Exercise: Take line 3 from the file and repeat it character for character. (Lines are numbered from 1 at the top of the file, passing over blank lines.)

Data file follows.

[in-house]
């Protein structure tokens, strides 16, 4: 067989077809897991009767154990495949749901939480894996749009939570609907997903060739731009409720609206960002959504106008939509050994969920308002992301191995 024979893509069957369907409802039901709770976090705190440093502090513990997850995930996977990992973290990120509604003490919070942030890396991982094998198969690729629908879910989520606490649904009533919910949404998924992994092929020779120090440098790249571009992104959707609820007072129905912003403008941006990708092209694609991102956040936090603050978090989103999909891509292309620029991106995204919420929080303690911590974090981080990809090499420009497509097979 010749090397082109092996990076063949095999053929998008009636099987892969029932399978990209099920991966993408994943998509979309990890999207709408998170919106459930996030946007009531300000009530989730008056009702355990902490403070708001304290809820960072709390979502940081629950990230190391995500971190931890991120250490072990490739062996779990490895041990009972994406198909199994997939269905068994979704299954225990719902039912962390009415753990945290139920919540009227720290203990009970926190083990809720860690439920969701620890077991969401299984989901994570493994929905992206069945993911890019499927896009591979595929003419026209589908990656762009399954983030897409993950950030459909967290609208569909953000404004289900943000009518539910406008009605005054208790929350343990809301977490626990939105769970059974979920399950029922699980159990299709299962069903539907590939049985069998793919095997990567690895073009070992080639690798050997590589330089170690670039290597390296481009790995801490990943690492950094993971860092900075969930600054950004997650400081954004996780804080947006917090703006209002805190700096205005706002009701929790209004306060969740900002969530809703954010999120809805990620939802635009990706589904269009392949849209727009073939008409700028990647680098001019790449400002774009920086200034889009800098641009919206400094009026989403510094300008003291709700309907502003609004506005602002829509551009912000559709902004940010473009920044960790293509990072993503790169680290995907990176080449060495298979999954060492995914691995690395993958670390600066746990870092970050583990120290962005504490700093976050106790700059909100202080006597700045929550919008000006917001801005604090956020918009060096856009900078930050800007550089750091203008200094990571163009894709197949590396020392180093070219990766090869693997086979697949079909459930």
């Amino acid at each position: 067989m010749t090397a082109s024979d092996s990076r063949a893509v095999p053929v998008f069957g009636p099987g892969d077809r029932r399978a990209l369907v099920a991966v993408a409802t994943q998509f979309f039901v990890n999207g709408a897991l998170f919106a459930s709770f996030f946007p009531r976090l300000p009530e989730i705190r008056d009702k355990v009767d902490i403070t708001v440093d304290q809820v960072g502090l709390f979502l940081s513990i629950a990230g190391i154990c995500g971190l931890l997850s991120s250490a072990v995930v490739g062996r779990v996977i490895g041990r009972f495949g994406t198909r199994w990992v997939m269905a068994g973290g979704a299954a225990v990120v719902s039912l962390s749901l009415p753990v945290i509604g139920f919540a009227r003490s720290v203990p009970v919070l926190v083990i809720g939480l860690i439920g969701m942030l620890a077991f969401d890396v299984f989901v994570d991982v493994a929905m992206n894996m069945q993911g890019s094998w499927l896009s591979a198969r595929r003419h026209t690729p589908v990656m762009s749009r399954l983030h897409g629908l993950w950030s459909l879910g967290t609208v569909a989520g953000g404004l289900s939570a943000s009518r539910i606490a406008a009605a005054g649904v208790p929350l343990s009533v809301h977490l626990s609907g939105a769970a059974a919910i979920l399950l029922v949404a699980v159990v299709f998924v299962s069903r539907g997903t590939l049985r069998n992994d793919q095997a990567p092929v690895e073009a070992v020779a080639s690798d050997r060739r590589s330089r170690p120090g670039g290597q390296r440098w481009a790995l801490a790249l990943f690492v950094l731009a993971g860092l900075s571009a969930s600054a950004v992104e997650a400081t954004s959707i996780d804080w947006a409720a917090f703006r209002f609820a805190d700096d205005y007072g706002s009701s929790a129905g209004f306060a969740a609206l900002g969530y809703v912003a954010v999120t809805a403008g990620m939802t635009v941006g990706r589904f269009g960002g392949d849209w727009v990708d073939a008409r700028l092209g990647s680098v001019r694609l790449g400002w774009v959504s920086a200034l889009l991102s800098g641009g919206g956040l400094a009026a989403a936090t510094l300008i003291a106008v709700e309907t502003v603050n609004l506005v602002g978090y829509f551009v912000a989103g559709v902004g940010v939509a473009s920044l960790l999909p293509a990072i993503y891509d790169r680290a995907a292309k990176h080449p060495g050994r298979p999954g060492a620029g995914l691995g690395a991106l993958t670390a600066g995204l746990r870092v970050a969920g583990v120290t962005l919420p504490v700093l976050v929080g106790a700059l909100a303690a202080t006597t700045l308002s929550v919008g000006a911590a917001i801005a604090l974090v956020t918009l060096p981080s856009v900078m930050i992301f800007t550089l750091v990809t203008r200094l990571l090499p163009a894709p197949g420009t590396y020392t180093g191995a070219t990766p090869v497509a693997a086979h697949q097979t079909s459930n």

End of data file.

């Amino acid at each position: 067989m010749t090397a082109s024979d092996s990076r063949a893509v095999p053929v998008f069957g009636p099987g892969d077809r029932r399978a990209l369907v099920a991966v993408a409802t994943q998509f979309f039901v990890n999207g709408a897991l998170f919106a459930s709770f996030f946007p009531r976090l300000p009530e989730i705190r008056d009702k355990v009767d902490i403070t708001v440093d304290q809820v960072g502090l709390f979502l940081s513990i629950a990230g190391i154990c995500g971190l931890l997850s991120s250490a072990v995930v490739g062996r779990v996977i490895g041990r009972f495949g994406t198909r199994w990992v997939m269905a068994g973290g979704a299954a225990v990120v719902s039912l962390s749901l009415p753990v945290i509604g139920f919540a009227r003490s720290v203990p009970v919070l926190v083990i809720g939480l860690i439920g969701m942030l620890a077991f969401d890396v299984f989901v994570d991982v493994a929905m992206n894996m069945q993911g890019s094998w499927l896009s591979a198969r595929r003419h026209t690729p589908v990656m762009s749009r399954l983030h897409g629908l993950w950030s459909l879910g967290t609208v569909a989520g953000g404004l289900s939570a943000s009518r539910i606490a406008a009605a005054g649904v208790p929350l343990s009533v809301h977490l626990s609907g939105a769970a059974a919910i979920l399950l029922v949404a699980v159990v299709f998924v299962s069903r539907g997903t590939l049985r069998n992994d793919q095997a990567p092929v690895e073009a070992v020779a080639s690798d050997r060739r590589s330089r170690p120090g670039g290597q390296r440098w481009a790995l801490a790249l990943f690492v950094l731009a993971g860092l900075s571009a969930s600054a950004v992104e997650a400081t954004s959707i996780d804080w947006a409720a917090f703006r209002f609820a805190d700096d205005y007072g706002s009701s929790a129905g209004f306060a969740a609206l900002g969530y809703v912003a954010v999120t809805a403008g990620m939802t635009v941006g990706r589904f269009g960002g392949d849209w727009v990708d073939a008409r700028l092209g990647s680098v001019r694609l790449g400002w774009v959504s920086a200034l889009l991102s800098g641009g919206g956040l400094a009026a989403a936090t510094l300008i003291a106008v709700e309907t502003v603050n609004l506005v602002g978090y829509f551009v912000a989103g559709v902004g940010v939509a473009s920044l960790l999909p293509a990072i993503y891509d790169r680290a995907a292309k990176h080449p060495g050994r298979p999954g060492a620029g995914l691995g690395a991106l993958t670390a600066g995204l746990r870092v970050a969920g583990v120290t962005l919420p504490v700093l976050v929080g106790a700059l909100a303690a202080t006597t700045l308002s929550v919008g000006a911590a917001i801005a604090l974090v956020t918009l060096p981080s856009v900078m930050i992301f800007t550089l750091v990809t203008r200094l990571l090499p163009a894709p197949g420009t590396y020392t180093g191995a070219t990766p090869v497509a693997a086979h697949q097979t079909s459930n």